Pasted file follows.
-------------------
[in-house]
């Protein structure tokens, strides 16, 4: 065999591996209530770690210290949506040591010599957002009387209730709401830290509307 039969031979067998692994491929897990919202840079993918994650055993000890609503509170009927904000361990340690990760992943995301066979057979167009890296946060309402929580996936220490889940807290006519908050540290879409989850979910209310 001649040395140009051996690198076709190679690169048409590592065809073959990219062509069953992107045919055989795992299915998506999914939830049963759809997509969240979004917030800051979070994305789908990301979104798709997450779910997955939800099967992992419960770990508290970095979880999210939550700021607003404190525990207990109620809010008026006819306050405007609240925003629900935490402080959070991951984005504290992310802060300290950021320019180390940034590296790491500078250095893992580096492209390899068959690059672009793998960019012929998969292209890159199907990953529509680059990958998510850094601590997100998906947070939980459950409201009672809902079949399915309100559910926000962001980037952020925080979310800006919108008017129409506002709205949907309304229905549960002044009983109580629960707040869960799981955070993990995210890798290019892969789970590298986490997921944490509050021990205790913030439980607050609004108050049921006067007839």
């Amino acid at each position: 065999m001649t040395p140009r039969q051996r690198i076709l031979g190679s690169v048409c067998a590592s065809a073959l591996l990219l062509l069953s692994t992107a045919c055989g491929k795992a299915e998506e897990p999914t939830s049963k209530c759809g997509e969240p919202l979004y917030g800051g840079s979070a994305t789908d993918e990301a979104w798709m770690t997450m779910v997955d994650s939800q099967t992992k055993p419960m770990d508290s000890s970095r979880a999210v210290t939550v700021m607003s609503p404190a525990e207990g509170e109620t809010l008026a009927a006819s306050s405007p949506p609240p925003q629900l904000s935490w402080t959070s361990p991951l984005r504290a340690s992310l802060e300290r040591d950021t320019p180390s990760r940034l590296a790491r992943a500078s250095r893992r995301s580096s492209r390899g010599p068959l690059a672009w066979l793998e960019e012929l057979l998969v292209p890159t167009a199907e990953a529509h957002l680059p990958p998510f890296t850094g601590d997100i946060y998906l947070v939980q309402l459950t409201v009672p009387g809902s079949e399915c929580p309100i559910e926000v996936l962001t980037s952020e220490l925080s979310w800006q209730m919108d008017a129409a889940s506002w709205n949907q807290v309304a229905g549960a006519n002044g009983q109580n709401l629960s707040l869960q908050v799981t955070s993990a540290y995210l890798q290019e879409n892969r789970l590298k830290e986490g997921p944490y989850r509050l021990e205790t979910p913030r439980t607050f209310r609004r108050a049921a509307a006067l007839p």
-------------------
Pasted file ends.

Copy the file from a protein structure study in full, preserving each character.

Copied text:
[in-house]
């Protein structure tokens, strides 16, 4: 065999591996209530770690210290949506040591010599957002009387209730709401830290509307 039969031979067998692994491929897990919202840079993918994650055993000890609503509170009927904000361990340690990760992943995301066979057979167009890296946060309402929580996936220490889940807290006519908050540290879409989850979910209310 001649040395140009051996690198076709190679690169048409590592065809073959990219062509069953992107045919055989795992299915998506999914939830049963759809997509969240979004917030800051979070994305789908990301979104798709997450779910997955939800099967992992419960770990508290970095979880999210939550700021607003404190525990207990109620809010008026006819306050405007609240925003629900935490402080959070991951984005504290992310802060300290950021320019180390940034590296790491500078250095893992580096492209390899068959690059672009793998960019012929998969292209890159199907990953529509680059990958998510850094601590997100998906947070939980459950409201009672809902079949399915309100559910926000962001980037952020925080979310800006919108008017129409506002709205949907309304229905549960002044009983109580629960707040869960799981955070993990995210890798290019892969789970590298986490997921944490509050021990205790913030439980607050609004108050049921006067007839």
């Amino acid at each position: 065999m001649t040395p140009r039969q051996r690198i076709l031979g190679s690169v048409c067998a590592s065809a073959l591996l990219l062509l069953s692994t992107a045919c055989g491929k795992a299915e998506e897990p999914t939830s049963k209530c759809g997509e969240p919202l979004y917030g800051g840079s979070a994305t789908d993918e990301a979104w798709m770690t997450m779910v997955d994650s939800q099967t992992k055993p419960m770990d508290s000890s970095r979880a999210v210290t939550v700021m607003s609503p404190a525990e207990g509170e109620t809010l008026a009927a006819s306050s405007p949506p609240p925003q629900l904000s935490w402080t959070s361990p991951l984005r504290a340690s992310l802060e300290r040591d950021t320019p180390s990760r940034l590296a790491r992943a500078s250095r893992r995301s580096s492209r390899g010599p068959l690059a672009w066979l793998e960019e012929l057979l998969v292209p890159t167009a199907e990953a529509h957002l680059p990958p998510f890296t850094g601590d997100i946060y998906l947070v939980q309402l459950t409201v009672p009387g809902s079949e399915c929580p309100i559910e926000v996936l962001t980037s952020e220490l925080s979310w800006q209730m919108d008017a129409a889940s506002w709205n949907q807290v309304a229905g549960a006519n002044g009983q109580n709401l629960s707040l869960q908050v799981t955070s993990a540290y995210l890798q290019e879409n892969r789970l590298k830290e986490g997921p944490y989850r509050l021990e205790t979910p913030r439980t607050f209310r609004r108050a049921a509307a006067l007839p």